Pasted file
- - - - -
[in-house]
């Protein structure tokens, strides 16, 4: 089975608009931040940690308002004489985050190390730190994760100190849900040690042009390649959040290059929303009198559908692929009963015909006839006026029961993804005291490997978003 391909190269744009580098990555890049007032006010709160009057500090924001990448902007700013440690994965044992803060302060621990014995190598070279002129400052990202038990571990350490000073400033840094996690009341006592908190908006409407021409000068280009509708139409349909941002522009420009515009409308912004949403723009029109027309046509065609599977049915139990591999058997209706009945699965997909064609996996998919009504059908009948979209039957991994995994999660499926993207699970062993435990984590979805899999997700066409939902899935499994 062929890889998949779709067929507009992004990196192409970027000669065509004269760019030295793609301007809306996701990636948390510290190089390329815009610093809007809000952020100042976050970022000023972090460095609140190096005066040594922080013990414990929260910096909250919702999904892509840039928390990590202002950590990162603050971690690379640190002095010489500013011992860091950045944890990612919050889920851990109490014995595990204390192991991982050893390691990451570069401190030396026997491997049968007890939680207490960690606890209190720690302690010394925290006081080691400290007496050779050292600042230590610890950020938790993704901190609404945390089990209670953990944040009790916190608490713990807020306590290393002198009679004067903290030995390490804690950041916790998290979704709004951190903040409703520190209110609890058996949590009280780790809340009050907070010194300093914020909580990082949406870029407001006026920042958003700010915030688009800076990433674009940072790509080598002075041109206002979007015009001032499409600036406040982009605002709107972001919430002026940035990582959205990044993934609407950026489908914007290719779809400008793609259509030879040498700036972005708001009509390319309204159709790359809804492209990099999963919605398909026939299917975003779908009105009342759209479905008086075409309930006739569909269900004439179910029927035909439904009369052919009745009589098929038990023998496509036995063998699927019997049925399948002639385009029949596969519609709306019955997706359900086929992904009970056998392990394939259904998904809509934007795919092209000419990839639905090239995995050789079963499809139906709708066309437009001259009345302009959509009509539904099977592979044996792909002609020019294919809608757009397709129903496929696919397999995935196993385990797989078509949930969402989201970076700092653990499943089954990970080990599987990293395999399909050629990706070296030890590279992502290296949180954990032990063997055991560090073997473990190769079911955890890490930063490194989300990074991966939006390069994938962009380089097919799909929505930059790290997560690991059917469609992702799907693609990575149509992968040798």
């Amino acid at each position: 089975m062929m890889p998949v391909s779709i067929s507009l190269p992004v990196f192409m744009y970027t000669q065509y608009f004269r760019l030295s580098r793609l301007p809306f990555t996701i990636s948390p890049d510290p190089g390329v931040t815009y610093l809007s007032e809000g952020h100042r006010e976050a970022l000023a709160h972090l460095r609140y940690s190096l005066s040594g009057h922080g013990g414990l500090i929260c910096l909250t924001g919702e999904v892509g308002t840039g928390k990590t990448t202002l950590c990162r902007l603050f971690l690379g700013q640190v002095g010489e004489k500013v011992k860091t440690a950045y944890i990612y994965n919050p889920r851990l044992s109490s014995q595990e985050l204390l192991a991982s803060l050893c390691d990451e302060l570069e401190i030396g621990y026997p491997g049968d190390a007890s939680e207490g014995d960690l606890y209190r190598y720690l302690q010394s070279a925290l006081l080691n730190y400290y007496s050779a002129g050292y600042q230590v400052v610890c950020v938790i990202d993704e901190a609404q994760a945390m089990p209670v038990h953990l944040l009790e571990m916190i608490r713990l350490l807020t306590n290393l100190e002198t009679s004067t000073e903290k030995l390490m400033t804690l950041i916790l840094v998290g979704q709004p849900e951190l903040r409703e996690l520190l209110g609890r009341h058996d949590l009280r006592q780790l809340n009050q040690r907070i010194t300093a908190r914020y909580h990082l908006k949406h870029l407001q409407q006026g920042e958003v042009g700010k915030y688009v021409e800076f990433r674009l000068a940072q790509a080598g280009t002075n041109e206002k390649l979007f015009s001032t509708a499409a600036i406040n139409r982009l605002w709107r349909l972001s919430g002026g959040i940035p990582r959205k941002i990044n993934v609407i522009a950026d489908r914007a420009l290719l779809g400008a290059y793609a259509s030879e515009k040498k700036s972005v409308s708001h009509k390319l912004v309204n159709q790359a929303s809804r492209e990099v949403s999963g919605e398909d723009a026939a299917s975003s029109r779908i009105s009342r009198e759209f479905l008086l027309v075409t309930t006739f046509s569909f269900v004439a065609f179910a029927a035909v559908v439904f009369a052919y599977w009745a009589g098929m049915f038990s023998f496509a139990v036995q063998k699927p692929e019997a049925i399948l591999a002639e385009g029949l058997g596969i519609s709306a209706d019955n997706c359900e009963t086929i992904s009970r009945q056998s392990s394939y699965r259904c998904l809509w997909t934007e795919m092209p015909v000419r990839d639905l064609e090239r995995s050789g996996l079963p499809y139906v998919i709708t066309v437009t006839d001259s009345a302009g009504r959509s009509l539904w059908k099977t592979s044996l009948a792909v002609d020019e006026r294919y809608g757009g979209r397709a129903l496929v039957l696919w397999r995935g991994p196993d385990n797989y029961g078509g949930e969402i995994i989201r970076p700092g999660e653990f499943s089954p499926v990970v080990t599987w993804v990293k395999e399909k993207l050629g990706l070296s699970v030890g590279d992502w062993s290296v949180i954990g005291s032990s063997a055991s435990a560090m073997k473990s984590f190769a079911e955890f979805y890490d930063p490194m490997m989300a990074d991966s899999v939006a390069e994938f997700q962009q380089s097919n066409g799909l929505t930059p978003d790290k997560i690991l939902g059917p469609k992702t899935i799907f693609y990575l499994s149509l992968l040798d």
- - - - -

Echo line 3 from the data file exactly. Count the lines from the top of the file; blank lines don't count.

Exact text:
């Amino acid at each position: 089975m062929m890889p998949v391909s779709i067929s507009l190269p992004v990196f192409m744009y970027t000669q065509y608009f004269r760019l030295s580098r793609l301007p809306f990555t996701i990636s948390p890049d510290p190089g390329v931040t815009y610093l809007s007032e809000g952020h100042r006010e976050a970022l000023a709160h972090l460095r609140y940690s190096l005066s040594g009057h922080g013990g414990l500090i929260c910096l909250t924001g919702e999904v892509g308002t840039g928390k990590t990448t202002l950590c990162r902007l603050f971690l690379g700013q640190v002095g010489e004489k500013v011992k860091t440690a950045y944890i990612y994965n919050p889920r851990l044992s109490s014995q595990e985050l204390l192991a991982s803060l050893c390691d990451e302060l570069e401190i030396g621990y026997p491997g049968d190390a007890s939680e207490g014995d960690l606890y209190r190598y720690l302690q010394s070279a925290l006081l080691n730190y400290y007496s050779a002129g050292y600042q230590v400052v610890c950020v938790i990202d993704e901190a609404q994760a945390m089990p209670v038990h953990l944040l009790e571990m916190i608490r713990l350490l807020t306590n290393l100190e002198t009679s004067t000073e903290k030995l390490m400033t804690l950041i916790l840094v998290g979704q709004p849900e951190l903040r409703e996690l520190l209110g609890r009341h058996d949590l009280r006592q780790l809340n009050q040690r907070i010194t300093a908190r914020y909580h990082l908006k949406h870029l407001q409407q006026g920042e958003v042009g700010k915030y688009v021409e800076f990433r674009l000068a940072q790509a080598g280009t002075n041109e206002k390649l979007f015009s001032t509708a499409a600036i406040n139409r982009l605002w709107r349909l972001s919430g002026g959040i940035p990582r959205k941002i990044n993934v609407i522009a950026d489908r914007a420009l290719l779809g400008a290059y793609a259509s030879e515009k040498k700036s972005v409308s708001h009509k390319l912004v309204n159709q790359a929303s809804r492209e990099v949403s999963g919605e398909d723009a026939a299917s975003s029109r779908i009105s009342r009198e759209f479905l008086l027309v075409t309930t006739f046509s569909f269900v004439a065609f179910a029927a035909v559908v439904f009369a052919y599977w009745a009589g098929m049915f038990s023998f496509a139990v036995q063998k699927p692929e019997a049925i399948l591999a002639e385009g029949l058997g596969i519609s709306a209706d019955n997706c359900e009963t086929i992904s009970r009945q056998s392990s394939y699965r259904c998904l809509w997909t934007e795919m092209p015909v000419r990839d639905l064609e090239r995995s050789g996996l079963p499809y139906v998919i709708t066309v437009t006839d001259s009345a302009g009504r959509s009509l539904w059908k099977t592979s044996l009948a792909v002609d020019e006026r294919y809608g757009g979209r397709a129903l496929v039957l696919w397999r995935g991994p196993d385990n797989y029961g078509g949930e969402i995994i989201r970076p700092g999660e653990f499943s089954p499926v990970v080990t599987w993804v990293k395999e399909k993207l050629g990706l070296s699970v030890g590279d992502w062993s290296v949180i954990g005291s032990s063997a055991s435990a560090m073997k473990s984590f190769a079911e955890f979805y890490d930063p490194m490997m989300a990074d991966s899999v939006a390069e994938f997700q962009q380089s097919n066409g799909l929505t930059p978003d790290k997560i690991l939902g059917p469609k992702t899935i799907f693609y990575l499994s149509l992968l040798d």